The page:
Tools and Other Overused Metaphors
There’s a thread over in the Gauntlet community asking for system recommendations for a very specific use case. I guess I should not be surprised that, even in this day and age, there’s still a nontrivial — and maybe even majority — view that the tool just doesn’t matter. Rather than making arguments in favor of specific implementations that seem suited to the themes and goals of the use case, what you get instead are essentially lengthy rationalizations/pitches for folks’ favorite systems. Because if it’s their favorite system, by definition it must work great for any use case.
The thing that I need to get and keep in my head is that, for a lot of folks — even in my home group, even at allegedly progressive/bleeding-edge cons — whole passels of players reject the premise entirely that specific themes and goals even need specific tools. And for their mode of play, they’re probably not even wrong.
There was a very close parallel thing I used to see when I was all-in in the mountain biking scene (I’d written a big, popular trail guide, ran some festivals, raced a little, moderated the biggest online community). Lots of this might not make sense if you’ve never even thought about bikes beyond the fact they have pedals and wheels. Just go with it for a second.
So anyway, mountain biking. Someone would ask for recommendations of bike for specific use cases, right? And the replies would look like this:
Query: Hey I’m starting to hit bigger moves and I’m afraid I’m going to break my frame. What would you recommend in terms of beefier suspension but also light enough that I can still pedal up?
The Hardass: Learn to ride better. What you think is “bigger” isn’t, really, and you don’t need anything more than what you’ve got.
The Scold: You shouldn’t be hitting those bigger moves, have you even considered the environmental impact of your actions? What about the carbon impact of driving to farther and more challenging trails? Check your privilege.
The Booster: Specialized! Specialized makes a great bike. Buy Specialized! I’ve ridden Specialized my whole life! Why would I need to try anything different?
The Retrogrouch: Back in my day, we’d hit that on a modified beach cruiser and laugh at anyone wearing a helmet. Damn kids.
The Technician: Okay, what’s your current body weight? What’s your budget? Do you have a well-stocked workshop at home? How familiar are you with high and low speed damping? Have you ever changed the oil weight in your suspension? What about tubeless, have you gone tubeless? Also consider the difference between a 9mm and 15mm through-axle. You might also look at adding a drop post (et cetera until their entire body of knowledge has been put on display).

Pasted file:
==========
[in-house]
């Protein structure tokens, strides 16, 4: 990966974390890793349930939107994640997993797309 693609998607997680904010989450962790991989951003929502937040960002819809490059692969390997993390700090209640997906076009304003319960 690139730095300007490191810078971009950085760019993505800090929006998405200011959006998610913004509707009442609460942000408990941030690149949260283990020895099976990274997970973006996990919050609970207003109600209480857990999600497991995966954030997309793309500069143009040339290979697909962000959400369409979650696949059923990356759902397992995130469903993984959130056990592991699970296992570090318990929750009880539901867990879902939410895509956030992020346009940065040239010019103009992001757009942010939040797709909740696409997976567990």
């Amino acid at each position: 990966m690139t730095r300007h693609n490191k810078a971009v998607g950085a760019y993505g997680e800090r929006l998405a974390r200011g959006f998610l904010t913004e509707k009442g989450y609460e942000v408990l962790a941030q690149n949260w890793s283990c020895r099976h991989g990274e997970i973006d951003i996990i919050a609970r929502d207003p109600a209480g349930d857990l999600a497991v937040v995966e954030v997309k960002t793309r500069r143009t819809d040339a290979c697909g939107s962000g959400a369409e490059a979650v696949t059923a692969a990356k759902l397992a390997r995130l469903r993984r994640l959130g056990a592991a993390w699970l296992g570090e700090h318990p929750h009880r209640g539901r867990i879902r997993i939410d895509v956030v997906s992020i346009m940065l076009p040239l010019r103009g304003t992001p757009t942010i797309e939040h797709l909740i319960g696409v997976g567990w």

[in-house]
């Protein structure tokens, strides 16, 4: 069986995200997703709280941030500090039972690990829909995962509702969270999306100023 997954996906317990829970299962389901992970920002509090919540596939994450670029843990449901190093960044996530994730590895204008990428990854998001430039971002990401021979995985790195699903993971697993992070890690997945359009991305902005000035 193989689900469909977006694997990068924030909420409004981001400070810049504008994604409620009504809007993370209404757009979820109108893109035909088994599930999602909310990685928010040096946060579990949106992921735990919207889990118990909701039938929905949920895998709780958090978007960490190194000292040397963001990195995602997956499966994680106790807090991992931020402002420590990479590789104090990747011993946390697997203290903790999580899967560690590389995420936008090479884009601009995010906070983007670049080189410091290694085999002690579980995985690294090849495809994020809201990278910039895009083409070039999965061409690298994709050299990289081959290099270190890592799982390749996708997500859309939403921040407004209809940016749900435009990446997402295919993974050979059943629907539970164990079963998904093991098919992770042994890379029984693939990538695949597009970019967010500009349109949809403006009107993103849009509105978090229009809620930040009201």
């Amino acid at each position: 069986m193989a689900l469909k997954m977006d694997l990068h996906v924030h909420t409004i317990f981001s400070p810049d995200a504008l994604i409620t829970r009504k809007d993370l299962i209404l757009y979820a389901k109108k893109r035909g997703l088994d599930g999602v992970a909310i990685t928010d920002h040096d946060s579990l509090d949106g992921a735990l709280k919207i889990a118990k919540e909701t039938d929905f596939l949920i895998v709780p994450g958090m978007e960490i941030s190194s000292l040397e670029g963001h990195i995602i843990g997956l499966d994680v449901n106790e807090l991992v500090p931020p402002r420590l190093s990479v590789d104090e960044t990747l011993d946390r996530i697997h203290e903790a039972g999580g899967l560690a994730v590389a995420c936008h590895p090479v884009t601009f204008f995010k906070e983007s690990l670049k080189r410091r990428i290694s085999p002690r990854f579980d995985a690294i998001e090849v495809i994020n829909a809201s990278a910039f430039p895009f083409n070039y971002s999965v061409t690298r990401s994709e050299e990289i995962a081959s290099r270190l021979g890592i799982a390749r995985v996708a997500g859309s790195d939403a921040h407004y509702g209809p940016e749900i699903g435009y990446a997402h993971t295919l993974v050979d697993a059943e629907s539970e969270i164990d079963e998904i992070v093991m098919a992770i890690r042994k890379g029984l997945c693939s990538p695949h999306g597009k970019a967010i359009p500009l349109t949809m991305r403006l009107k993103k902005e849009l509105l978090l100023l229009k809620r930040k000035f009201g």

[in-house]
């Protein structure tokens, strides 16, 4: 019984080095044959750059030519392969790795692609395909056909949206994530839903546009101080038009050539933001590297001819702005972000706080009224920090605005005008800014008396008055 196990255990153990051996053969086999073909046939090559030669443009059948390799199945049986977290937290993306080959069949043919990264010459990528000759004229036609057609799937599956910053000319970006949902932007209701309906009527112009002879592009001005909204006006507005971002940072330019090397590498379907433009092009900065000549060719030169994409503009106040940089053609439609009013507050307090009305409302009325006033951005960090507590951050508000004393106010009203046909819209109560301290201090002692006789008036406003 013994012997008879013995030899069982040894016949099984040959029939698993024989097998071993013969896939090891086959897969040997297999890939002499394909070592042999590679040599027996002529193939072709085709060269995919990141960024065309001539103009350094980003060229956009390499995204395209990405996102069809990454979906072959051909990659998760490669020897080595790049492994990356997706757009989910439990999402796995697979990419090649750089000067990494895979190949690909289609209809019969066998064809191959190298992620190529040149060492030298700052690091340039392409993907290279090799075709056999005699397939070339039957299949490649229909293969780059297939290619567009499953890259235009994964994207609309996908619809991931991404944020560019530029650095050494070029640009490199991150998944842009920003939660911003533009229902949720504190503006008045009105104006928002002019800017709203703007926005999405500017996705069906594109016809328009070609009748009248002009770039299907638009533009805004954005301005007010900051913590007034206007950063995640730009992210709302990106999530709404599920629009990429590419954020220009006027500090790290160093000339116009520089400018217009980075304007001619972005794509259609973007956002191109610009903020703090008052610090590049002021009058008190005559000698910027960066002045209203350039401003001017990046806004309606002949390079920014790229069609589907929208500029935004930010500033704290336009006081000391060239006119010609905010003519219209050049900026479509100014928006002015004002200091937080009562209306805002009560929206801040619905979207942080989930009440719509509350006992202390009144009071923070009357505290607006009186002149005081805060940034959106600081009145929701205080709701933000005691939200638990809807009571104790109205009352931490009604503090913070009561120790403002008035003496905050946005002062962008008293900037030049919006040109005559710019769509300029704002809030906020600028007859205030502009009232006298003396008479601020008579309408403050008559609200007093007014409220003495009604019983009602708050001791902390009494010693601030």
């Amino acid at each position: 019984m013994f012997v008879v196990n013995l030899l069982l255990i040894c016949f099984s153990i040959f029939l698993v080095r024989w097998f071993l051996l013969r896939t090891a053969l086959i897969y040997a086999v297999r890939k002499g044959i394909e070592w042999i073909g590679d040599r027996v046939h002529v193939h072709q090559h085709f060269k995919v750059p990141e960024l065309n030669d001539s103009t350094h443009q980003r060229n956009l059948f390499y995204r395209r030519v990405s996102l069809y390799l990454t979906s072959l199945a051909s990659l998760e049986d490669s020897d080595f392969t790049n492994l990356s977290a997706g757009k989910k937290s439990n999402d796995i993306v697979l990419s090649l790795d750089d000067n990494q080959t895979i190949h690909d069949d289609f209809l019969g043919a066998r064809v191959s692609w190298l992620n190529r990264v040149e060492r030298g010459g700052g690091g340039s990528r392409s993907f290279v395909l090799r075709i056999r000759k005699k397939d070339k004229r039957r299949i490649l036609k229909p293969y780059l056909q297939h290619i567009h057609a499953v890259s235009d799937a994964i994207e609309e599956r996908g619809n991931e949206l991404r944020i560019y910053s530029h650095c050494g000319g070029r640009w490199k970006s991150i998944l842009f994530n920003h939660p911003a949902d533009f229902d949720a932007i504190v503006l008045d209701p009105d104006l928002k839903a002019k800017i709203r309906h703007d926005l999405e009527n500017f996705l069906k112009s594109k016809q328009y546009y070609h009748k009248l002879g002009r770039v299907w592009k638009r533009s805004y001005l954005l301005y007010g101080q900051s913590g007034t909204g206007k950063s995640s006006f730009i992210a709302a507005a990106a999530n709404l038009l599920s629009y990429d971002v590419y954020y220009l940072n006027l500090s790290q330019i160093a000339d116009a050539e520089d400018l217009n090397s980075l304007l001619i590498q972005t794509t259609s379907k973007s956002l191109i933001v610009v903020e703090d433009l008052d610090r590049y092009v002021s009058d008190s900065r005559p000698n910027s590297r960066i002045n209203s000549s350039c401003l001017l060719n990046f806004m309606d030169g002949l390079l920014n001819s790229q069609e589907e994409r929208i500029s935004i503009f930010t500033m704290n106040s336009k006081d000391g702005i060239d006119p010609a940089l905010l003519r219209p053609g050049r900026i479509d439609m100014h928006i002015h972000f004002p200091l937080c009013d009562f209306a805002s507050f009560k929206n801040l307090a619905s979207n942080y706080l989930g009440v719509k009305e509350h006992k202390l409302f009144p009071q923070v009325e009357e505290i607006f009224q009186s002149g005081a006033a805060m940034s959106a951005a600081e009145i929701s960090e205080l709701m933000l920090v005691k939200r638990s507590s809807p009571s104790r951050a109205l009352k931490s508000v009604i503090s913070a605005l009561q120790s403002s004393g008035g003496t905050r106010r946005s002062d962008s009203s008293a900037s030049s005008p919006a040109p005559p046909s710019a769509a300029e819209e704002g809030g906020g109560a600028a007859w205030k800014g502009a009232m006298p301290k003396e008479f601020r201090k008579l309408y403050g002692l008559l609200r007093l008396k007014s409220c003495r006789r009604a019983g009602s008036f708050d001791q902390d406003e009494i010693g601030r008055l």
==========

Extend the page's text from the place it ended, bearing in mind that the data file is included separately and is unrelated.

The Rep: The Turner RFX 4.0 was introduced at Interbike this year and I can assure you it is precisely the correct choice for your ability and location.
I’m sure you recognize the equivalents in the gaming recommendation scene, yeah? The folks who are overloaded with technical knowledge all the way through to the folks who reject that there is anything other than the pure central experience.
Thing is, I’m not even sure they’re wrong. It was true in the mountain biking scene as well: when you knew your trails cold, had spent your life mastering them on whatever kind of bike you’d fallen into in the beginning, then the whole “what bike?” question inevitably looks like “help me rationalize buying a new bike” or “I don’t have the skills and am unwilling to work on them the way you did when all you had was a Schwinn, help me buy the skill you worked so hard to earn.” Hard to argue against any of that.
Me, I’ve always been a proponent of bringing the right tool to the job. But that means framing that discussion in such a way that I identify what the “job” even is. Make the “roleplaying” category big enough and, sure enough, any old bucket can contain it.